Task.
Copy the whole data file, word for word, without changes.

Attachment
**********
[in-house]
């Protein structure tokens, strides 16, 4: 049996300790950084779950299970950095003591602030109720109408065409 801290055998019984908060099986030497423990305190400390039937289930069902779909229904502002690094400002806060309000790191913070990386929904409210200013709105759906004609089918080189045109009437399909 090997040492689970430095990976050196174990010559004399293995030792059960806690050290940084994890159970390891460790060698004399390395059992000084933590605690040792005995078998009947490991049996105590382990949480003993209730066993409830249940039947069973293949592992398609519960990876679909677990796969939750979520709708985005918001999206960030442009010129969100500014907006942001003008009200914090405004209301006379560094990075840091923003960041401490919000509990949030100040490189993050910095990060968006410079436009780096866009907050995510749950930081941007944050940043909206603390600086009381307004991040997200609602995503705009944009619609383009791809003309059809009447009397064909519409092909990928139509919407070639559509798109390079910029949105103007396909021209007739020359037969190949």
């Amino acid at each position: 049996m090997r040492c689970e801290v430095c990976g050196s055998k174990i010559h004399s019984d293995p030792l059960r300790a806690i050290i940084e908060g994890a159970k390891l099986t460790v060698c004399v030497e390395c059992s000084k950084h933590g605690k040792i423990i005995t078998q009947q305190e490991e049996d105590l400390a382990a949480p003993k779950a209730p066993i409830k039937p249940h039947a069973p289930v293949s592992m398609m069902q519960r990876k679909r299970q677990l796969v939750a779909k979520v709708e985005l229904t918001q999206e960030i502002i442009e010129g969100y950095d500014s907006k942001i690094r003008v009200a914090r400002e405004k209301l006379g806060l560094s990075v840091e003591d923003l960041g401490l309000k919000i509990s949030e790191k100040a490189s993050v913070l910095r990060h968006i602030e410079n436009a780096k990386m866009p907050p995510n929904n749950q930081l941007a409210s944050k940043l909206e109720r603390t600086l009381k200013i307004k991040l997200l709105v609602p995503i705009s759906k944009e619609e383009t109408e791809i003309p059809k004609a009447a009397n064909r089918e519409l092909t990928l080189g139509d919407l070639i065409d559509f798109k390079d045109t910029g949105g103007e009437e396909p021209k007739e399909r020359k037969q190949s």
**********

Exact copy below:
[in-house]
């Protein structure tokens, strides 16, 4: 049996300790950084779950299970950095003591602030109720109408065409 801290055998019984908060099986030497423990305190400390039937289930069902779909229904502002690094400002806060309000790191913070990386929904409210200013709105759906004609089918080189045109009437399909 090997040492689970430095990976050196174990010559004399293995030792059960806690050290940084994890159970390891460790060698004399390395059992000084933590605690040792005995078998009947490991049996105590382990949480003993209730066993409830249940039947069973293949592992398609519960990876679909677990796969939750979520709708985005918001999206960030442009010129969100500014907006942001003008009200914090405004209301006379560094990075840091923003960041401490919000509990949030100040490189993050910095990060968006410079436009780096866009907050995510749950930081941007944050940043909206603390600086009381307004991040997200609602995503705009944009619609383009791809003309059809009447009397064909519409092909990928139509919407070639559509798109390079910029949105103007396909021209007739020359037969190949």
């Amino acid at each position: 049996m090997r040492c689970e801290v430095c990976g050196s055998k174990i010559h004399s019984d293995p030792l059960r300790a806690i050290i940084e908060g994890a159970k390891l099986t460790v060698c004399v030497e390395c059992s000084k950084h933590g605690k040792i423990i005995t078998q009947q305190e490991e049996d105590l400390a382990a949480p003993k779950a209730p066993i409830k039937p249940h039947a069973p289930v293949s592992m398609m069902q519960r990876k679909r299970q677990l796969v939750a779909k979520v709708e985005l229904t918001q999206e960030i502002i442009e010129g969100y950095d500014s907006k942001i690094r003008v009200a914090r400002e405004k209301l006379g806060l560094s990075v840091e003591d923003l960041g401490l309000k919000i509990s949030e790191k100040a490189s993050v913070l910095r990060h968006i602030e410079n436009a780096k990386m866009p907050p995510n929904n749950q930081l941007a409210s944050k940043l909206e109720r603390t600086l009381k200013i307004k991040l997200l709105v609602p995503i705009s759906k944009e619609e383009t109408e791809i003309p059809k004609a009447a009397n064909r089918e519409l092909t990928l080189g139509d919407l070639i065409d559509f798109k390079d045109t910029g949105g103007e009437e396909p021209k007739e399909r020359k037969q190949s």